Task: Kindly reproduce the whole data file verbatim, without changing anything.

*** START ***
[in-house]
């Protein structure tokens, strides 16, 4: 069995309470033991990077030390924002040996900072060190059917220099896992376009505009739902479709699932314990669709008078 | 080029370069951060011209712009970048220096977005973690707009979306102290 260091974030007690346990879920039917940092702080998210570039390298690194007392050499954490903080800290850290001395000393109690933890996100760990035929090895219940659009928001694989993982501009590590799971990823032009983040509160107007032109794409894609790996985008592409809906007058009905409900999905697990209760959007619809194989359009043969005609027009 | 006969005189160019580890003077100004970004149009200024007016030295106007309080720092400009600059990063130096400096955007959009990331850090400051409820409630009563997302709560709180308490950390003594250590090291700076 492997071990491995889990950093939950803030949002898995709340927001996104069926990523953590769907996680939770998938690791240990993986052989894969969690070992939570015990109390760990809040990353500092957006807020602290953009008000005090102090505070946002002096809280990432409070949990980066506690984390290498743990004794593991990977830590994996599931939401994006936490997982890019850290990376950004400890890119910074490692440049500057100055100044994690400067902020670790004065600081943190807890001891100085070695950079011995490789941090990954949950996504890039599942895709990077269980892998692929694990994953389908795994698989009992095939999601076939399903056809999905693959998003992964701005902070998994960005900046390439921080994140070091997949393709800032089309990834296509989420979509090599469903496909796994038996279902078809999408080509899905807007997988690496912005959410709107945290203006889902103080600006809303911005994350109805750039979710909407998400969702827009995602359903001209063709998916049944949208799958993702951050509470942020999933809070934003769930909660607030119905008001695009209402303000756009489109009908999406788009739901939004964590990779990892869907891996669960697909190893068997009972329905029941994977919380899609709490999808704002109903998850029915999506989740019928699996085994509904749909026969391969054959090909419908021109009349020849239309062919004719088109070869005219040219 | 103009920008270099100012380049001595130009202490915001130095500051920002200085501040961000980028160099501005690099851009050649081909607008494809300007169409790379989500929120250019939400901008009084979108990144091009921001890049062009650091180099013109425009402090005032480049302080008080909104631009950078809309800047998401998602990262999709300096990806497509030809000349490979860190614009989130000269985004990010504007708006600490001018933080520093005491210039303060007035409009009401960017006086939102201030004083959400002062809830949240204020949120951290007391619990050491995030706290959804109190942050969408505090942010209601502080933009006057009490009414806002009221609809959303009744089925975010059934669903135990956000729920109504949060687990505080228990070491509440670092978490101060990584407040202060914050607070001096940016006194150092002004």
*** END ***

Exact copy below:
[in-house]
């Protein structure tokens, strides 16, 4: 069995309470033991990077030390924002040996900072060190059917220099896992376009505009739902479709699932314990669709008078 | 080029370069951060011209712009970048220096977005973690707009979306102290 260091974030007690346990879920039917940092702080998210570039390298690194007392050499954490903080800290850290001395000393109690933890996100760990035929090895219940659009928001694989993982501009590590799971990823032009983040509160107007032109794409894609790996985008592409809906007058009905409900999905697990209760959007619809194989359009043969005609027009 | 006969005189160019580890003077100004970004149009200024007016030295106007309080720092400009600059990063130096400096955007959009990331850090400051409820409630009563997302709560709180308490950390003594250590090291700076 492997071990491995889990950093939950803030949002898995709340927001996104069926990523953590769907996680939770998938690791240990993986052989894969969690070992939570015990109390760990809040990353500092957006807020602290953009008000005090102090505070946002002096809280990432409070949990980066506690984390290498743990004794593991990977830590994996599931939401994006936490997982890019850290990376950004400890890119910074490692440049500057100055100044994690400067902020670790004065600081943190807890001891100085070695950079011995490789941090990954949950996504890039599942895709990077269980892998692929694990994953389908795994698989009992095939999601076939399903056809999905693959998003992964701005902070998994960005900046390439921080994140070091997949393709800032089309990834296509989420979509090599469903496909796994038996279902078809999408080509899905807007997988690496912005959410709107945290203006889902103080600006809303911005994350109805750039979710909407998400969702827009995602359903001209063709998916049944949208799958993702951050509470942020999933809070934003769930909660607030119905008001695009209402303000756009489109009908999406788009739901939004964590990779990892869907891996669960697909190893068997009972329905029941994977919380899609709490999808704002109903998850029915999506989740019928699996085994509904749909026969391969054959090909419908021109009349020849239309062919004719088109070869005219040219 | 103009920008270099100012380049001595130009202490915001130095500051920002200085501040961000980028160099501005690099851009050649081909607008494809300007169409790379989500929120250019939400901008009084979108990144091009921001890049062009650091180099013109425009402090005032480049302080008080909104631009950078809309800047998401998602990262999709300096990806497509030809000349490979860190614009989130000269985004990010504007708006600490001018933080520093005491210039303060007035409009009401960017006086939102201030004083959400002062809830949240204020949120951290007391619990050491995030706290959804109190942050969408505090942010209601502080933009006057009490009414806002009221609809959303009744089925975010059934669903135990956000729920109504949060687990505080228990070491509440670092978490101060990584407040202060914050607070001096940016006194150092002004």